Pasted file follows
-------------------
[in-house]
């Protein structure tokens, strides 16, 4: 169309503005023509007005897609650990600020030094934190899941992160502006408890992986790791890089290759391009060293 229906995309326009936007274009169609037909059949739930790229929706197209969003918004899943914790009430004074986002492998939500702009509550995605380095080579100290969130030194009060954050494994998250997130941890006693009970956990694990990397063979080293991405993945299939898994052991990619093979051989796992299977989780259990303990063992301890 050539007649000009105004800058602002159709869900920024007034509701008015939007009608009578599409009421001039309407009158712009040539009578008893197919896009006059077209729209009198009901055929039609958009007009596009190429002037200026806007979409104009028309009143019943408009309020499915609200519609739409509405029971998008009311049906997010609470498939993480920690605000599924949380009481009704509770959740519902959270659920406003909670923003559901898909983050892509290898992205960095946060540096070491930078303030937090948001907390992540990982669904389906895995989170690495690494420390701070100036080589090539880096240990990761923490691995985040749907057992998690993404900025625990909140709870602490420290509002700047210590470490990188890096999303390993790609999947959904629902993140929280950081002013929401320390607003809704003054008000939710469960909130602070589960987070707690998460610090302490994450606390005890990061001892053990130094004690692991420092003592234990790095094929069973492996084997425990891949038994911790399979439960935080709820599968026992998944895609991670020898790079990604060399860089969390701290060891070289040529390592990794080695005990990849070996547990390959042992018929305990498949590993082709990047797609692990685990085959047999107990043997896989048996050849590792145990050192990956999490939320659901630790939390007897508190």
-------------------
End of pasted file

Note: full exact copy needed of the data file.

[in-house]
């Protein structure tokens, strides 16, 4: 169309503005023509007005897609650990600020030094934190899941992160502006408890992986790791890089290759391009060293 229906995309326009936007274009169609037909059949739930790229929706197209969003918004899943914790009430004074986002492998939500702009509550995605380095080579100290969130030194009060954050494994998250997130941890006693009970956990694990990397063979080293991405993945299939898994052991990619093979051989796992299977989780259990303990063992301890 050539007649000009105004800058602002159709869900920024007034509701008015939007009608009578599409009421001039309407009158712009040539009578008893197919896009006059077209729209009198009901055929039609958009007009596009190429002037200026806007979409104009028309009143019943408009309020499915609200519609739409509405029971998008009311049906997010609470498939993480920690605000599924949380009481009704509770959740519902959270659920406003909670923003559901898909983050892509290898992205960095946060540096070491930078303030937090948001907390992540990982669904389906895995989170690495690494420390701070100036080589090539880096240990990761923490691995985040749907057992998690993404900025625990909140709870602490420290509002700047210590470490990188890096999303390993790609999947959904629902993140929280950081002013929401320390607003809704003054008000939710469960909130602070589960987070707690998460610090302490994450606390005890990061001892053990130094004690692991420092003592234990790095094929069973492996084997425990891949038994911790399979439960935080709820599968026992998944895609991670020898790079990604060399860089969390701290060891070289040529390592990794080695005990990849070996547990390959042992018929305990498949590993082709990047797609692990685990085959047999107990043997896989048996050849590792145990050192990956999490939320659901630790939390007897508190």